Cerebral blood flow and CO2 responsiveness as an indicator of collateral reserve capacity in patients with carotid arterial disease

R. Bullock, A. D. Mendelow, I. Bone, J. Patterson, W. N. Macleod, G. Allardice

Research output: Contribution to journalReview articlepeer-review

90 Scopus citations


Resting cerebral blood flow (CBF) and the response to inhalation of 7% CO2 was measured in 74 patients with symptoms of cerebrovascular disease. In order to evaluate their role in the identification of patients with significant arterial lesions, these measurements were correlated with the angiographic appearances, the clinical picture and the presence or absence of infarction on CT scan. Patients with carotid stenosis of 60% or more had normal resting flows, but reduced responsiveness to CO2 inhalation. Patients with carotid occlusion had both reduced resting flow and reduced CO2 responsiveness. Infarcts were visible in 25% of the hemispheres studied, and were more common in patients with fixed neurological deficits, but were also present in 17% of patients with transient ischaemic attacks (TIAs). Reduction in the collateral supply from the contralateral carotid artery via the Circle of Willis further reduced CO2 responsiveness with ipsilateral internal carotid occlusion. The normal increase in CBF which occurs with the inhalation of carbon dioxide is diminished with increasingly severe bilateral disease, with infarction and with a fixed neurological deficit.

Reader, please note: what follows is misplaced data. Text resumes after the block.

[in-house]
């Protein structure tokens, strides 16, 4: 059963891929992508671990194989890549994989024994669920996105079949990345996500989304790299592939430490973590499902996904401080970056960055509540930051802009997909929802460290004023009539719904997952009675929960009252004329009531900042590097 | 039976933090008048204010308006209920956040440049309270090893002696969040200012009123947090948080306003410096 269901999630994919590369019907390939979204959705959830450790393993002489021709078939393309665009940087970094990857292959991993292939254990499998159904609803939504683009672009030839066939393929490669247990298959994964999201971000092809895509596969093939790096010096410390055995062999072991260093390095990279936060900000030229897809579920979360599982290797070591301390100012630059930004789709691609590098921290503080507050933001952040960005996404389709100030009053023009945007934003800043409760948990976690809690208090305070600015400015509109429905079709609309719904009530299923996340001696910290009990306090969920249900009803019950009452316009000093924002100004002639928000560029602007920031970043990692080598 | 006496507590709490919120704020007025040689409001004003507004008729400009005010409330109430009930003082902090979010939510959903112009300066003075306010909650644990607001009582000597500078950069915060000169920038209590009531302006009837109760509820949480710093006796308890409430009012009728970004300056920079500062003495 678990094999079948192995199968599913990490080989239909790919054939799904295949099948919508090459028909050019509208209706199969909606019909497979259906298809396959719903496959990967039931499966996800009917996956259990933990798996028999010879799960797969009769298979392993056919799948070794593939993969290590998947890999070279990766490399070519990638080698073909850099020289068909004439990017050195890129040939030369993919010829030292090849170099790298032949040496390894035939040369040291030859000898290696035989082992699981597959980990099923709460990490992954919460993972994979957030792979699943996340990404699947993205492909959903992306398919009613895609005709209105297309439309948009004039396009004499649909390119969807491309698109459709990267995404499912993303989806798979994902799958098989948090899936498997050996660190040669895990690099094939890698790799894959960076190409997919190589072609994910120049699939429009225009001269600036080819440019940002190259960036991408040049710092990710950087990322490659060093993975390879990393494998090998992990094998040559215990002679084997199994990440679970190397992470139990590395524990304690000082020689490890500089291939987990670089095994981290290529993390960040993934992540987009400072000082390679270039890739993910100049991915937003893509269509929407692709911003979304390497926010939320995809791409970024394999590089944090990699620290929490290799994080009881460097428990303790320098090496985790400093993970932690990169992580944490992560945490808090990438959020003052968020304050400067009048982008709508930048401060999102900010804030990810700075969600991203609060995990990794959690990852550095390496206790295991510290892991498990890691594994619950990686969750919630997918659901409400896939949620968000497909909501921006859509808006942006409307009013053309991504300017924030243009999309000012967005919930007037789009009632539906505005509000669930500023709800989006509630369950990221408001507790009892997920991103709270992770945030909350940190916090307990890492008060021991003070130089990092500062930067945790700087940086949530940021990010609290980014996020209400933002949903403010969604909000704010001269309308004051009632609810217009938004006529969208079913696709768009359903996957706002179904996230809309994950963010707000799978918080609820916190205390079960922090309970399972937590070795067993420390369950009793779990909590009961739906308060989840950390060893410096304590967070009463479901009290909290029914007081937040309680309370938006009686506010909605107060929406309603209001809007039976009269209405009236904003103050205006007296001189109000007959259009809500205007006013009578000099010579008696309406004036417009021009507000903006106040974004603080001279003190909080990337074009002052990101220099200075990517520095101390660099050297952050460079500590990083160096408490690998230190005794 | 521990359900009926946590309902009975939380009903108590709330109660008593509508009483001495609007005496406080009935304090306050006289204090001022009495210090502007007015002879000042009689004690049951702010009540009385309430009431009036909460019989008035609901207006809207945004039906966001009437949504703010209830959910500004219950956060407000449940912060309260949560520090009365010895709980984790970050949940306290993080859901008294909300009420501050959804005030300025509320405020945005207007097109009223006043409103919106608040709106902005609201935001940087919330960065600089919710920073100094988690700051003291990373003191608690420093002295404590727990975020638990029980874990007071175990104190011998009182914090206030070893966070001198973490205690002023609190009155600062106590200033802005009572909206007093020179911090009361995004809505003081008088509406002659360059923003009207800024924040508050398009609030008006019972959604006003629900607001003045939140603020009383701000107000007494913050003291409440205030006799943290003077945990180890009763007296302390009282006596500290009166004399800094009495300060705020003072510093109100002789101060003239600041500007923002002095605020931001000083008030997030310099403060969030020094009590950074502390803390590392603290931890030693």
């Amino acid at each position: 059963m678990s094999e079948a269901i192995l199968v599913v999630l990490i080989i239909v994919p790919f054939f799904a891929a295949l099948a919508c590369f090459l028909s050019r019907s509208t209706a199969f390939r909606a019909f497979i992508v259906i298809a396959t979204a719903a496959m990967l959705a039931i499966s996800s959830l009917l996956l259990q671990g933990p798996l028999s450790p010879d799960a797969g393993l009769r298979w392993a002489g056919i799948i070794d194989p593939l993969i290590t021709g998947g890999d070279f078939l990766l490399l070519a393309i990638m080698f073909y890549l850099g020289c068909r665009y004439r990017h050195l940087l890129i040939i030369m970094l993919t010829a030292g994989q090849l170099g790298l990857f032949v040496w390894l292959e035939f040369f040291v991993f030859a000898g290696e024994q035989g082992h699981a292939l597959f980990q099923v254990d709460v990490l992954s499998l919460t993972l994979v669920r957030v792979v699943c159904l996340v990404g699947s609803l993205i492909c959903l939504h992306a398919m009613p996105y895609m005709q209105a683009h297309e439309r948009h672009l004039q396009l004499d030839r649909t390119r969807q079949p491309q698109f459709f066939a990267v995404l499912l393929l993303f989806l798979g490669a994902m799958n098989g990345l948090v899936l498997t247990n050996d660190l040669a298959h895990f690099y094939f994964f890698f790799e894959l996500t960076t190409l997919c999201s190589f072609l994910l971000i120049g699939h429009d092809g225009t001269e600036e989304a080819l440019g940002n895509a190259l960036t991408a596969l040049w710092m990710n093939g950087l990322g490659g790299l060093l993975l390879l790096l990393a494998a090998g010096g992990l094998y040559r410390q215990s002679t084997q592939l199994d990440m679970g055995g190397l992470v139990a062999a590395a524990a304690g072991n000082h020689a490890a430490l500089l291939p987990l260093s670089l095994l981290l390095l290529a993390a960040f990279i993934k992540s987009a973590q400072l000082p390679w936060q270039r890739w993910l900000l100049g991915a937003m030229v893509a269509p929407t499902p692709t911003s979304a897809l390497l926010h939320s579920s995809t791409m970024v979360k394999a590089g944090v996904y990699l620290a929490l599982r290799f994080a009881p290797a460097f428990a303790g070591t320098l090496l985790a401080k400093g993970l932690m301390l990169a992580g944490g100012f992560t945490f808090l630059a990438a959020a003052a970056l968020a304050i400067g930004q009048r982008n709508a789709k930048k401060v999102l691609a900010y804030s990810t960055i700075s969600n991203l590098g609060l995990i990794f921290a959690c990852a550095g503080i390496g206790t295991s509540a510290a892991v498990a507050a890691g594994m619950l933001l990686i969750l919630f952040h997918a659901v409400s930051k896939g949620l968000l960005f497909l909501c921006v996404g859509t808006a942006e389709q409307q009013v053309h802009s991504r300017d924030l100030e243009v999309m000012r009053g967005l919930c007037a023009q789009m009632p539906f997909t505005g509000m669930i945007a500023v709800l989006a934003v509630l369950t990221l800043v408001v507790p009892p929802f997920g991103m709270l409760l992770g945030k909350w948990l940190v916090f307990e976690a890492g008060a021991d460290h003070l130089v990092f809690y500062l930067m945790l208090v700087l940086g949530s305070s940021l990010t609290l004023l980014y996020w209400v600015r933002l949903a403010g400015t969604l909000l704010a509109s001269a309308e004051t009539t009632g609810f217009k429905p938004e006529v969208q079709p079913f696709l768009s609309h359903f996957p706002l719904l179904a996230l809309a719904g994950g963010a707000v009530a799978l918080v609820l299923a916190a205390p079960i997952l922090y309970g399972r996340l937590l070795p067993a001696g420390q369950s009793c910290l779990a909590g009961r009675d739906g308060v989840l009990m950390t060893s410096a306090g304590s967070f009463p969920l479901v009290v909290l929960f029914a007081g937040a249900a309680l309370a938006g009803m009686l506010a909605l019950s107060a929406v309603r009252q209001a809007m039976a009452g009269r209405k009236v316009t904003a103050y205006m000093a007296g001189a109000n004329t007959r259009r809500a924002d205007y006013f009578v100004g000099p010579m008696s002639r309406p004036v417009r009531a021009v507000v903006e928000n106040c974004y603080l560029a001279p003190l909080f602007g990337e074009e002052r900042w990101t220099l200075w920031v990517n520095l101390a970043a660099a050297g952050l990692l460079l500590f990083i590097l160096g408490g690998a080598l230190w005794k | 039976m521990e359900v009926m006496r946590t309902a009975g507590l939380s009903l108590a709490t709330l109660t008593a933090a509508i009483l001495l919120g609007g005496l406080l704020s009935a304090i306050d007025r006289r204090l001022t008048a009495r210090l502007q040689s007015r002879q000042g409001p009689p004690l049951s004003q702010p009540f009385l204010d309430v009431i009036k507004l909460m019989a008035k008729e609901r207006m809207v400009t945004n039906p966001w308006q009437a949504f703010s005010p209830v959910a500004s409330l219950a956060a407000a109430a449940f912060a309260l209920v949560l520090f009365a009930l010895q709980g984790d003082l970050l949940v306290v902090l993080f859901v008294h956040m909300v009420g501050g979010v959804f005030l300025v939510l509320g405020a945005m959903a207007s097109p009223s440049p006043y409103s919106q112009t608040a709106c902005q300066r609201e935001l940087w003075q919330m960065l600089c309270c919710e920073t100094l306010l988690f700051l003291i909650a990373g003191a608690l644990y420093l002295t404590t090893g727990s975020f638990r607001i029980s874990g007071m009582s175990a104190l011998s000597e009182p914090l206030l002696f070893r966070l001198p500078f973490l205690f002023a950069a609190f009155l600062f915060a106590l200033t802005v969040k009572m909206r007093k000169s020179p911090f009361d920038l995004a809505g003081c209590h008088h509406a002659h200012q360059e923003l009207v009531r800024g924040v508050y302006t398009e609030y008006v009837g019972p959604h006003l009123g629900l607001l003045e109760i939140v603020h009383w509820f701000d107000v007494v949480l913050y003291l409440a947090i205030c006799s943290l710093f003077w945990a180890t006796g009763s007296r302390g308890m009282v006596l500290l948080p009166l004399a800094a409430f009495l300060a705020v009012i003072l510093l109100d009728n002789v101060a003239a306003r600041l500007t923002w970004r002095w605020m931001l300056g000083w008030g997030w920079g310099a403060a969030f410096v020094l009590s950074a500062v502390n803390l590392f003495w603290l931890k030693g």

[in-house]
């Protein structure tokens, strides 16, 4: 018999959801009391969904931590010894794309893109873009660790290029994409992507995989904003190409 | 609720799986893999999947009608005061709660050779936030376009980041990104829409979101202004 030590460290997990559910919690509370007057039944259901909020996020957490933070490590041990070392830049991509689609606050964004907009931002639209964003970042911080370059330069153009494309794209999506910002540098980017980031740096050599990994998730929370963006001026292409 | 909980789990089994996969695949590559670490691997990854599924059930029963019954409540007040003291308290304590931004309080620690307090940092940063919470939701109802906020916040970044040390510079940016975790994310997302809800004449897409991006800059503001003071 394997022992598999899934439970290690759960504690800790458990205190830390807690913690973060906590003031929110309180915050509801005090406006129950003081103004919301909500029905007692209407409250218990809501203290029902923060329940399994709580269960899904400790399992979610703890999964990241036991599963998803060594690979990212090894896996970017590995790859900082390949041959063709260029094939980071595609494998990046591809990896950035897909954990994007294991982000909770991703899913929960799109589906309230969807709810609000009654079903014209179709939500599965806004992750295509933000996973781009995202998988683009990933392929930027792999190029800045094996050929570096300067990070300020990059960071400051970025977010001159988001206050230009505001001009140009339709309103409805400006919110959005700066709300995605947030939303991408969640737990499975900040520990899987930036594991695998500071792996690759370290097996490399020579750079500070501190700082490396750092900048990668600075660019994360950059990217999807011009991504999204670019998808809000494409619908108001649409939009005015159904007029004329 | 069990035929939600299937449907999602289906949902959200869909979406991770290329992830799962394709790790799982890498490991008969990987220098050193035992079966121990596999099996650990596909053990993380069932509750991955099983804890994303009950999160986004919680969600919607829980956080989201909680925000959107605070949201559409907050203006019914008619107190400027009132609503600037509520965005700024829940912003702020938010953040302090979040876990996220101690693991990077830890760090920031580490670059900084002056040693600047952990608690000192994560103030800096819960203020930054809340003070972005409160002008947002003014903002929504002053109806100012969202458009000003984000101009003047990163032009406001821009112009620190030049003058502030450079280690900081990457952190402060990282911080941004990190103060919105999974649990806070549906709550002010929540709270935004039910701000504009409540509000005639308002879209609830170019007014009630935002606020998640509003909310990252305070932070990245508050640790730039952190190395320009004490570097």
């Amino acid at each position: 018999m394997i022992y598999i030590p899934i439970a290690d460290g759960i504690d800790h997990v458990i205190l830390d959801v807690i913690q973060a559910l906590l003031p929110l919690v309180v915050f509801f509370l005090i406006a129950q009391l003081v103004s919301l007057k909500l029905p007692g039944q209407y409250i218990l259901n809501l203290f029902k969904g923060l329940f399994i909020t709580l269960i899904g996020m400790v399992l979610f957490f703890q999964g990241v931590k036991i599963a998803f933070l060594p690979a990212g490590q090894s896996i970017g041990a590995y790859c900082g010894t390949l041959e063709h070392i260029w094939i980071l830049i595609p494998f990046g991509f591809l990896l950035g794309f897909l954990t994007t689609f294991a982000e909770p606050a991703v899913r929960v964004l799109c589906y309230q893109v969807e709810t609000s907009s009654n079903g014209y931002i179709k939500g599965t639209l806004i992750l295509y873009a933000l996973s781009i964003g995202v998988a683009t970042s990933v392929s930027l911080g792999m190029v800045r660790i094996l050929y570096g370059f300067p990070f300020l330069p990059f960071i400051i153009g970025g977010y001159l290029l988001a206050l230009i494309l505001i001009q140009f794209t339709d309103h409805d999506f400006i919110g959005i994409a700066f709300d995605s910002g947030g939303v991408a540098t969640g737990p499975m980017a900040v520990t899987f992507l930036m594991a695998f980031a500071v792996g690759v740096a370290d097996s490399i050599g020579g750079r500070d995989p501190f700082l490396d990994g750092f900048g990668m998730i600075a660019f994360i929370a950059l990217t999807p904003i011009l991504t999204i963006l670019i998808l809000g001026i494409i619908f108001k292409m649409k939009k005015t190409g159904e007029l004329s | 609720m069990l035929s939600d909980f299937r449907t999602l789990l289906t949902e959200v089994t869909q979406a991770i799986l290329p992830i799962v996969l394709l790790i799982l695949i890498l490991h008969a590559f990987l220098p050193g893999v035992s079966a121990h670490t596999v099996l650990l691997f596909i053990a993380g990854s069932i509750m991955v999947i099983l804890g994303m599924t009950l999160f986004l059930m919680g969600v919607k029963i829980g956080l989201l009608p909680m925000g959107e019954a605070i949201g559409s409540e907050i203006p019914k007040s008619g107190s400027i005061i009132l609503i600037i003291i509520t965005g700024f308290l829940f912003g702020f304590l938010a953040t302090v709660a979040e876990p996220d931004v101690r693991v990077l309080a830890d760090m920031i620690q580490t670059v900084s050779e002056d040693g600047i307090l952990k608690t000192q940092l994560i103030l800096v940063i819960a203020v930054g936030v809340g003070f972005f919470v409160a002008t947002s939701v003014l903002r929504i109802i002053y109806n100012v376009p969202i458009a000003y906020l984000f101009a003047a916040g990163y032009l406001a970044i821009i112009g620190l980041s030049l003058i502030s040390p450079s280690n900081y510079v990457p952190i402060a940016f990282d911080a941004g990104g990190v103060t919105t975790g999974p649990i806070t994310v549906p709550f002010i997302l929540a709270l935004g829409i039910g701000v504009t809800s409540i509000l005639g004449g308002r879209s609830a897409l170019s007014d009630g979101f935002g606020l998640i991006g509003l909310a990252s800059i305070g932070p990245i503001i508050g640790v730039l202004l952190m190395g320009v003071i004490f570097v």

Original languageEnglish (US)
Pages (from-to)348-351
Number of pages4
JournalBritish Journal of Surgery
Issue number5
StatePublished - May 1985


  • Carotid arteries
  • cerebral angiography
  • cerebral infarction
  • cerebral ischaemia
  • computer assisted tomography
  • hypercapnia

ASJC Scopus subject areas

  • Surgery


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